Let's Take a Look at Iowa's Defense

By Matthew Lundeen on January 10, 2018 at 8:54 am
Jeffrey Becker-USA TODAY Sports

Let's break down the tape from the last two games, and see what's wrong with Iowa's defense.

We are now five games into the conference schedule, and, so far, Iowa has yet to win a game against a Big Ten team. And, really, they haven't even been particularly close to doing so, either. (The Penn State game was settled by four points, but that final score is extremely deceiving.) Part of the problem has come on offense. Yet, for as bad as they have looked at times this season, they are still the 59th best unit in the nation, according to Kenpom. And while having the #8 offense in the Big Ten during conference play is nothing to write home about, possessing the absolute worst defense in conference play is an even bigger issue.

I've talked about the defense a little this year, but I've mostly focused on the offense for a couple of reasons. First, offense is the part of this team that we have seen be successful in the past. Peter Jok was a shell of himself for the second half of last season, and Iowa had to rely almost solely on their freshman to win down the stretch. And they were successful. Thus, it was pretty easy to think they could do it again this year. Of course, that hasn't happened yet.

Second, and I'll be honest, offense is much easier to write about than defense. Offensive statistics for individual players are much more straightforward, and you usually have to watch less game tape. Most of the time when I'm writing about this basketball team, I have to wait until the game is over, put stats into a spreadsheet, and then sit down and actually write a post. That is a lengthy process that takes a few hours, and finding time to go back and watch video and break things down properly adds another hour or two that I just don't have. However, after watching yet another painful loss on Sunday evening, I decided it was time to invest more time in my analysis, and so I decided to really look at the defense.

Half-Court Defense

Defense Possessions eFG% TO% Off. Reb% FT Rate PPP
Man 51% 53.7% 10.7% 31.3% 31.3% 1.18
Zone 22% 51.6% 9.7% 35.3% 19.4% 1.16
Total 73% 53.1% 10.4% 32.7% 27.6% 1.17

*Note: These numbers are from the Ohio State and Maryland games only.

Over the last few games, Iowa's half-court defense has struggled pretty evenly, no matter whether they have played straight up man-to-man defense or if they have gone with a zone. Nothing has changed strategically during that time. Fran has continued to do what he has largely done in the past on defense: play man defense a majority of the time, and throw in a decent amount of zone in hopes of catching the offense off guard and forcing them into making mistakes.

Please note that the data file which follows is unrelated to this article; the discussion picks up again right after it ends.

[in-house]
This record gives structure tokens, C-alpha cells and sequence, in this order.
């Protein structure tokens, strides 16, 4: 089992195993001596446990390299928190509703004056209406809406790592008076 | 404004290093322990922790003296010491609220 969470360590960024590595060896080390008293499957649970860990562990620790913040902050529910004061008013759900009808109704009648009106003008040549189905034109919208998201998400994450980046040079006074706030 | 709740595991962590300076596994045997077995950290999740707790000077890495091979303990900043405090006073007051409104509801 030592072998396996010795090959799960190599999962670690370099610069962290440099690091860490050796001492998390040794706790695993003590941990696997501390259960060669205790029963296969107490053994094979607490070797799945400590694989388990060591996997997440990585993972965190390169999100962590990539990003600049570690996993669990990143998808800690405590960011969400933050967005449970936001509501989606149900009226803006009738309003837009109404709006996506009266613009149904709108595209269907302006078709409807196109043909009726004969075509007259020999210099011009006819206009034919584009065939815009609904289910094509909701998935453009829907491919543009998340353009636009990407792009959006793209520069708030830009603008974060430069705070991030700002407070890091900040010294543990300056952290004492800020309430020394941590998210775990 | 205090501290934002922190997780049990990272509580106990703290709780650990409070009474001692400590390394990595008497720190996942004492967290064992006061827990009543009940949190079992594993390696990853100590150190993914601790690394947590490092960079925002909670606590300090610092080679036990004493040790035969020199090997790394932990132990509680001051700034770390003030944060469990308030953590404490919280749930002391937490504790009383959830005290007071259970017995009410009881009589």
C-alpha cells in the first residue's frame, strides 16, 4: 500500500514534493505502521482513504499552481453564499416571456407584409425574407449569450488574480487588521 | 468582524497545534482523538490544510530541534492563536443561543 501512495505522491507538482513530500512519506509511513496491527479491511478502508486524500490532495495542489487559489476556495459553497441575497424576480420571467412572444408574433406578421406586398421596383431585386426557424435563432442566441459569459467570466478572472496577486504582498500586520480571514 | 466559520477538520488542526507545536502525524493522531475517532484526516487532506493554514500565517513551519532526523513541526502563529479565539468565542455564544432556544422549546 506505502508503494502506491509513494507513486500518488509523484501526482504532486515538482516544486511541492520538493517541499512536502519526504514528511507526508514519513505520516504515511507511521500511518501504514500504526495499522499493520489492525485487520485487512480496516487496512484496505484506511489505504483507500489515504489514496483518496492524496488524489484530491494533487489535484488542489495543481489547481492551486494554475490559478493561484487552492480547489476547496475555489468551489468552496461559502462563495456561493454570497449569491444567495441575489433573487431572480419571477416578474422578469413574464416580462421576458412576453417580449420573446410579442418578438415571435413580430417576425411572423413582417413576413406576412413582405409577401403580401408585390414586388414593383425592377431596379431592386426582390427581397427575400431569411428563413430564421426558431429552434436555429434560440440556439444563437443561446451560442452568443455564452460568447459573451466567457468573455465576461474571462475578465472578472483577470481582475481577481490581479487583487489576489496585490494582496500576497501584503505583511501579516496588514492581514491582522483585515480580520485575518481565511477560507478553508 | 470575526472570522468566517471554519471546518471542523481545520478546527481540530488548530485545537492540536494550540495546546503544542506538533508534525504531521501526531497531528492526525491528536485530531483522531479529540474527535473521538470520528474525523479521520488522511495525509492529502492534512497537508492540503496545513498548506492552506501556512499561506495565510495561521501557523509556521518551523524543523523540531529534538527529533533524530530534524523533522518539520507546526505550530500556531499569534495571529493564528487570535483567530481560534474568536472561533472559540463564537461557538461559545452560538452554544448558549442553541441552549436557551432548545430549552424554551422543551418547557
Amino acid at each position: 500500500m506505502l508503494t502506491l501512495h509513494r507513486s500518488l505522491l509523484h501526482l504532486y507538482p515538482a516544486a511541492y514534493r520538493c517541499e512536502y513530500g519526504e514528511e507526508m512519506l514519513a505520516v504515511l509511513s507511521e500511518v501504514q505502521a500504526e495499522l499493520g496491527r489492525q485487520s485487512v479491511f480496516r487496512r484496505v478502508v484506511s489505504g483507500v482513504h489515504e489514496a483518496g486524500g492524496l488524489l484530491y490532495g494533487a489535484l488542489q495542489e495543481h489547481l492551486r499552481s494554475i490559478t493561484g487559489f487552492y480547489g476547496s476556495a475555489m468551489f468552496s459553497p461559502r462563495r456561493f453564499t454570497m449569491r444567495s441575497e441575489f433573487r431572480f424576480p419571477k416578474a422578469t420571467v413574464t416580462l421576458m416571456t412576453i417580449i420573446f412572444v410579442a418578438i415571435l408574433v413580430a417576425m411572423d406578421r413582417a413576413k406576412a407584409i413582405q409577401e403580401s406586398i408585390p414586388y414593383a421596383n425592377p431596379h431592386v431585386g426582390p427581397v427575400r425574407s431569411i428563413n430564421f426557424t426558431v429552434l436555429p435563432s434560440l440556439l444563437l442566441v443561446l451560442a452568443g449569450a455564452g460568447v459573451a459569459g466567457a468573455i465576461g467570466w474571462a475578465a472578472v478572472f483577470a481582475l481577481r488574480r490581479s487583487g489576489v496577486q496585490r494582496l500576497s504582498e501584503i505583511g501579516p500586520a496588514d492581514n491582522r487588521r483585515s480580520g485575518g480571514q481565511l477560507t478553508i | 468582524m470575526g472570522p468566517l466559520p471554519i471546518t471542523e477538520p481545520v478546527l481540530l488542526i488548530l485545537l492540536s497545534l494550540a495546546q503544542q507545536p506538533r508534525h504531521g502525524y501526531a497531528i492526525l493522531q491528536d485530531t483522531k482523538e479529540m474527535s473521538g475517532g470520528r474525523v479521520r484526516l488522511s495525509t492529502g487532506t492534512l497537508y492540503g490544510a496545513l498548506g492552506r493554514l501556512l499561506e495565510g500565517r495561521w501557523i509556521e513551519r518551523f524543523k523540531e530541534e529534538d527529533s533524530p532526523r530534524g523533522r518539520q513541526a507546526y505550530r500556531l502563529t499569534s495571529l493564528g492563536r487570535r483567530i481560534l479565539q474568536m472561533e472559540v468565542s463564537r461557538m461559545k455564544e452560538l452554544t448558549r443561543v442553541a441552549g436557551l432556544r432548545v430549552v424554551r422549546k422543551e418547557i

So far, though, mistakes aren't happening for Iowa's opponents this year. Instead, they are happening for Iowa. 

The most glaring weakness this defense has right now is on the perimeter. Depending on the night, they are either leaving opponents wide open from three-point range (i.e. against Michigan) or they are letting opposing guards and wings attack the basket at will (i.e. Ohio State and Maryland). Keeping opposing players out of the middle of the defense has been especially difficult lately, as is evidenced by the fact that the Hawkeyes have been outscored 98-48 in the paint in the last two contests. Both Ohio State and Maryland utilized a ton of ball screens for their guards, but Iowa's defensive futility was more than just being unable to defend the pick-and-roll. Really, there were too many times when Iowa's perimeter defenders straight up couldn't stay in front of their men. Perhaps the most memorable example of this came against Ohio State when Andrew Dakich--yes, that Andrew Dakich--put Maishe Dailey on skates.

Iowa's help defense was non-existent there (we will see plenty more of that as we go along), but the fact that Dakich was able to blow by Dailey is an indictment in itself. And it's not like that was a freak play, Iowa's perimeter defenders have allowed guys to beat them off the dribble a number of times this year and over the last few games.

Isaiah Moss? Check.

Jordan Bohannon? Check. (Although, I do want to point out that he played what I thought was a great defensive game for the first 30 minutes against Maryland.)

Jack Nunge? Oh, you better believe it.

If you want to know why Nunge has played a total of 11 minutes in the last two games, look no further than his defense. It's probably not fair to expect him to be able to guard Keita Bates-Diop at this point in his career, but even against Maryland Nunge struggled to stick with freshman Darryl Morsell on multiple possessions. And, not to pour salt in the wound, but Nunge was also beaten backdoor in both games when he overplayed the passing lane and, at one point was even confused about which defense Iowa was running in his three minutes against the Terps.

Now, when teams struggle with man-to-man defense, it's pretty usual to try a zone to help keep the opposing offense out of the paint. Unfortunately, even when Iowa goes into their zone, teams are easily beating them with ball movement and having little difficulty getting in the middle of the zone. 

Here, Morsell catches the ball and quickly finds a hole in the zone. Nicholas Baer starts to try and cut off his drive, but then quickly retreats because he doesn't want to leave the corner three open. With Morsell effectively in the lane, Pemsl is forced to step up and that leaves Cekovsky open for the lob. After a terrible stretch of zone defense that surrendered 1.15 PPP against Maryland, it should probably come as no surprise that Iowa abandoned their zone against the Terps not long after this play. 

All too often this year, teams are getting into the middle of Iowa's zone defense way too easily, and it has led to wide open shots from distance and at the rim. Sometimes it's the result of good offense, and you just have to tip your cap to the other team. For instance, Ohio State brilliantly moved Keita Bates-Diop to the five position and allowed him to roam the middle of the zone where he could knock down his mid-range jumper from the elbow. That's good coaching.

Of course, the failures of Iowa's zone defense have been a product of more than just good offense by the other team. It has also been a product of flat out lazy defense at times.